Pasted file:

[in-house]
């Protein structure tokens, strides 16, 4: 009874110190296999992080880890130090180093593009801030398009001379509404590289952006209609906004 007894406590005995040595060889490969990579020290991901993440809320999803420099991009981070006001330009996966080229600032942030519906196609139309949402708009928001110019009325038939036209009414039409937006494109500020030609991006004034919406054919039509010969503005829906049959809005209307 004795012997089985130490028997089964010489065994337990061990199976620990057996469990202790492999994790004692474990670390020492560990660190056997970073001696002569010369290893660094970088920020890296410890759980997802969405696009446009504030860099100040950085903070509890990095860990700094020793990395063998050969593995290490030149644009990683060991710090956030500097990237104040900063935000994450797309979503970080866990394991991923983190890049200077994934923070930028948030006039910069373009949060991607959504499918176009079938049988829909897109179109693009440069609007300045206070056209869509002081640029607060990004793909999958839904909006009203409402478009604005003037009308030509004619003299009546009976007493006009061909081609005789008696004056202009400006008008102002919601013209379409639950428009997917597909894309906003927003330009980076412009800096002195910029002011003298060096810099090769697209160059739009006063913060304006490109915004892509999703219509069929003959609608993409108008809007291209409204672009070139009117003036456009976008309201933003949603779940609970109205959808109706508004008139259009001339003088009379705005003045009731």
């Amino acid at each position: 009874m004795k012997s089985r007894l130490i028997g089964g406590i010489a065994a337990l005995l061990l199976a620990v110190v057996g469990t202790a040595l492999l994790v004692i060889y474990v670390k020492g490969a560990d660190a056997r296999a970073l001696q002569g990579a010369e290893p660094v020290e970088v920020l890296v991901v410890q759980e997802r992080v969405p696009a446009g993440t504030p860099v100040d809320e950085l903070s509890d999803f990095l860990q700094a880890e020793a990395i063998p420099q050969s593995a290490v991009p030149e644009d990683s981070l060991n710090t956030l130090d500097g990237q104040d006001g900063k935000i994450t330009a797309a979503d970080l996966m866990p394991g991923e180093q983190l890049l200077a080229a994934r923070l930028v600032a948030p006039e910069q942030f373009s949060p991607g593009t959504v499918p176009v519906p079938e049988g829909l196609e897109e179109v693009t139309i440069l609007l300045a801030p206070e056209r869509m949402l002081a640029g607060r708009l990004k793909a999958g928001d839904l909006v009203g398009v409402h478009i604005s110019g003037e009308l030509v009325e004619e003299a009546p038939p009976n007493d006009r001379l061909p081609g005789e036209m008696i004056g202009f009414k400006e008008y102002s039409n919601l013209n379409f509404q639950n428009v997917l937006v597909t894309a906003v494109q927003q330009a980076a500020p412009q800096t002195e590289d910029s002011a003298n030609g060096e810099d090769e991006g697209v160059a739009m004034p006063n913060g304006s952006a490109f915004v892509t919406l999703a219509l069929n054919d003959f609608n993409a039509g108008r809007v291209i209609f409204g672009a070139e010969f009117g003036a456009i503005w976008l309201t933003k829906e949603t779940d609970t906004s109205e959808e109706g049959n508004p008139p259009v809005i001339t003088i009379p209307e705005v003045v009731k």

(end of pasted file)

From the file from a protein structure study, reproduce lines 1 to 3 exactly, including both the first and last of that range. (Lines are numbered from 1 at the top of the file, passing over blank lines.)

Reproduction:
[in-house]
């Protein structure tokens, strides 16, 4: 009874110190296999992080880890130090180093593009801030398009001379509404590289952006209609906004 007894406590005995040595060889490969990579020290991901993440809320999803420099991009981070006001330009996966080229600032942030519906196609139309949402708009928001110019009325038939036209009414039409937006494109500020030609991006004034919406054919039509010969503005829906049959809005209307 004795012997089985130490028997089964010489065994337990061990199976620990057996469990202790492999994790004692474990670390020492560990660190056997970073001696002569010369290893660094970088920020890296410890759980997802969405696009446009504030860099100040950085903070509890990095860990700094020793990395063998050969593995290490030149644009990683060991710090956030500097990237104040900063935000994450797309979503970080866990394991991923983190890049200077994934923070930028948030006039910069373009949060991607959504499918176009079938049988829909897109179109693009440069609007300045206070056209869509002081640029607060990004793909999958839904909006009203409402478009604005003037009308030509004619003299009546009976007493006009061909081609005789008696004056202009400006008008102002919601013209379409639950428009997917597909894309906003927003330009980076412009800096002195910029002011003298060096810099090769697209160059739009006063913060304006490109915004892509999703219509069929003959609608993409108008809007291209409204672009070139009117003036456009976008309201933003949603779940609970109205959808109706508004008139259009001339003088009379705005003045009731």
């Amino acid at each position: 009874m004795k012997s089985r007894l130490i028997g089964g406590i010489a065994a337990l005995l061990l199976a620990v110190v057996g469990t202790a040595l492999l994790v004692i060889y474990v670390k020492g490969a560990d660190a056997r296999a970073l001696q002569g990579a010369e290893p660094v020290e970088v920020l890296v991901v410890q759980e997802r992080v969405p696009a446009g993440t504030p860099v100040d809320e950085l903070s509890d999803f990095l860990q700094a880890e020793a990395i063998p420099q050969s593995a290490v991009p030149e644009d990683s981070l060991n710090t956030l130090d500097g990237q104040d006001g900063k935000i994450t330009a797309a979503d970080l996966m866990p394991g991923e180093q983190l890049l200077a080229a994934r923070l930028v600032a948030p006039e910069q942030f373009s949060p991607g593009t959504v499918p176009v519906p079938e049988g829909l196609e897109e179109v693009t139309i440069l609007l300045a801030p206070e056209r869509m949402l002081a640029g607060r708009l990004k793909a999958g928001d839904l909006v009203g398009v409402h478009i604005s110019g003037e009308l030509v009325e004619e003299a009546p038939p009976n007493d006009r001379l061909p081609g005789e036209m008696i004056g202009f009414k400006e008008y102002s039409n919601l013209n379409f509404q639950n428009v997917l937006v597909t894309a906003v494109q927003q330009a980076a500020p412009q800096t002195e590289d910029s002011a003298n030609g060096e810099d090769e991006g697209v160059a739009m004034p006063n913060g304006s952006a490109f915004v892509t919406l999703a219509l069929n054919d003959f609608n993409a039509g108008r809007v291209i209609f409204g672009a070139e010969f009117g003036a456009i503005w976008l309201t933003k829906e949603t779940d609970t906004s109205e959808e109706g049959n508004p008139p259009v809005i001339t003088i009379p209307e705005v003045v009731k």